US federal judge blocks Florida ban on use of personal pronouns by teachers News
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US federal judge blocks Florida ban on use of personal pronouns by teachers

US District Judge Mark Walker blocked the enforcement of a Florida law Wednesday that would have banned a transgender public school teacher from introducing themselves to students with their personal pronouns.

The law, which went into effect in 2023, bans public school employees or contractors from providing to students a “preferred personal title or pronouns if such personal title or pronouns do not correspond to his or her sex.”  The law was challenged by Katie Wood and AV Schwandes on First Amendment grounds as well as under Title VII, Title IX, and the Fourteenth Amendment. Wood and Schwandes had been told by school administrators that they could no longer introduce themselves to students using their personal pronouns. Wood is a transgender woman who uses she/her pronouns while Schawandes is non-binary and uses they/them pronouns. Schwandes was eventually fired after refusing to comply with the pronoun directive.

In their filings the teachers asked for preliminary injunctions against the law so they could continue to use their pronouns in introductions.

The court granted a preliminary injunction for Wood but found that Schwandes lacked standing to challenge the law on account of their firing. The injunction was limited to Wood’s case on the grounds that it wasn’t a facial challenge of the law. But Walker had harsh words for the Florida law, even citing American poet Walt Whitman’s “Song of Myself” while praising Wood’s assertion of her gender identity. Walker said:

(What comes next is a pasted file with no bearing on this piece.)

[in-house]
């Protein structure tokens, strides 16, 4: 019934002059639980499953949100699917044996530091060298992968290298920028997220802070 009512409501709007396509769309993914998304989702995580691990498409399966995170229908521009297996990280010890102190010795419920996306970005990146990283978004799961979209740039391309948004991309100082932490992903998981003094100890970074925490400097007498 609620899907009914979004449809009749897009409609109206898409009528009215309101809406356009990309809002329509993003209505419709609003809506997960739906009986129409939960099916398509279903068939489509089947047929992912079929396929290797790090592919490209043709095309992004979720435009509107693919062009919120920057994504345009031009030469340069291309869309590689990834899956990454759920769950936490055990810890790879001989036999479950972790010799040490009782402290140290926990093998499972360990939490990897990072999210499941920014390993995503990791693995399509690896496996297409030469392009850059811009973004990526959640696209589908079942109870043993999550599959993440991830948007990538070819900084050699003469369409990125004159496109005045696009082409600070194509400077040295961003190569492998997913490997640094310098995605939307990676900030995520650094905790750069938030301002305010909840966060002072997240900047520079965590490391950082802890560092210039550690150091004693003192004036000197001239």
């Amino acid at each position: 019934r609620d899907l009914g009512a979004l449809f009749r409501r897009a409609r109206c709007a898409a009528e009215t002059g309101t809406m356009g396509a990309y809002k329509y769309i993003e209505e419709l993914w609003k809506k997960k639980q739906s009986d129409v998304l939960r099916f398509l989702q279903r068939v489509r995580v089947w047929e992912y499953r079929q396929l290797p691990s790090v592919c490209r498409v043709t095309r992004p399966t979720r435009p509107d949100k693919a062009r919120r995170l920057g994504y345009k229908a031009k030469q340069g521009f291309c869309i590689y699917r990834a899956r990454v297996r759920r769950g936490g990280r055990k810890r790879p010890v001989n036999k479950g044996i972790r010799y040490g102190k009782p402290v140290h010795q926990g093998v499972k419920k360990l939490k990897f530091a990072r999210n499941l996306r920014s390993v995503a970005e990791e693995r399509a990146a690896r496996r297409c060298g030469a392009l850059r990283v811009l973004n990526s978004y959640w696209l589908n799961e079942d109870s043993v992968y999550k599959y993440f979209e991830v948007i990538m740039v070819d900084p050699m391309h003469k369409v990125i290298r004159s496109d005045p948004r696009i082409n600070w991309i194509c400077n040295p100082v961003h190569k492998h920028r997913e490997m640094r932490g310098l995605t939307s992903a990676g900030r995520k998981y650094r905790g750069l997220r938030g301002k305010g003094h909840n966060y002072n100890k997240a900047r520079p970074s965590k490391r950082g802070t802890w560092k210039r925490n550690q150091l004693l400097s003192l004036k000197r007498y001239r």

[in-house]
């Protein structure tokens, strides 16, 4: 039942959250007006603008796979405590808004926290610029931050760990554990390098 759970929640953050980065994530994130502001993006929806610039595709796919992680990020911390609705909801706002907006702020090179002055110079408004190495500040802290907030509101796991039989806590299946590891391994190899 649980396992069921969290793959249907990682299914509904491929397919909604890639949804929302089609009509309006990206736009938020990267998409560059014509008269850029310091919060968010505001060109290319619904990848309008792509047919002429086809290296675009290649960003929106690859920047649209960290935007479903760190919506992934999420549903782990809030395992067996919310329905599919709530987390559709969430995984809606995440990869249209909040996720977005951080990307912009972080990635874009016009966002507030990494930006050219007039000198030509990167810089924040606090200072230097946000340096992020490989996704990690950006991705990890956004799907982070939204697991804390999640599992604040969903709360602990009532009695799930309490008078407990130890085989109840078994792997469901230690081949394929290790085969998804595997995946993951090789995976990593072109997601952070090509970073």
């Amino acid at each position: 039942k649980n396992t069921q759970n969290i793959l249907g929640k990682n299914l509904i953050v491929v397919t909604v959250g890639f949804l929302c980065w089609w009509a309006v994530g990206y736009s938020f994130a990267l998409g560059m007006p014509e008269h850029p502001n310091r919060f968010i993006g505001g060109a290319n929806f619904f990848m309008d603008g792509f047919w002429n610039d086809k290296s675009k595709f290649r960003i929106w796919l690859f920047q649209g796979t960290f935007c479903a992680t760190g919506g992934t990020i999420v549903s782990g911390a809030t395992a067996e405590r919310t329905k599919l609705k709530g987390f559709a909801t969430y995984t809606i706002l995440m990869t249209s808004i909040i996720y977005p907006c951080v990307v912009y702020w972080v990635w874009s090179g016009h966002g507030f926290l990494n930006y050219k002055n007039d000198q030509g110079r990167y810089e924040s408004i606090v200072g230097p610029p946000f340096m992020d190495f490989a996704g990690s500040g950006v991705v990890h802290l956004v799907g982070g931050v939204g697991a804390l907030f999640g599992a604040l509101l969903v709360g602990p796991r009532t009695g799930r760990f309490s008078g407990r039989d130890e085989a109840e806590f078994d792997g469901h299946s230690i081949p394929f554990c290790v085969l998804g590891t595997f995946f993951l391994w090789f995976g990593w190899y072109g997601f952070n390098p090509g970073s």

In sharing her preferred title and pronouns, Ms. Wood celebrates herself and sings herself — not in a disruptive or coercive way, but in a way that subtly vindicates her identity, her dignity, and her humanity. [The Florida law] has silenced her and, by silencing her, forced her to inhabit an identity that is not her own. The State of Florida has not justified this grave restraint, and so the United States Constitution does not tolerate it. Ours is a Union of individuals, celebrating ourselves and singing ourselves and being ourselves without apology.

Walker ultimately found that Wood demonstrated a strong showing that she would prevail on the merits of the First Amendment claim in justifying the granting of the injunction.

While the law is intact throughout Florida the preliminary injunction will remain in place for Wood until the outcome of her case is decided later this year. The order comes after a settlement in a civil rights case over similar “don’t say gay” laws in the state of Florida and moves from other states to enact similar legislation.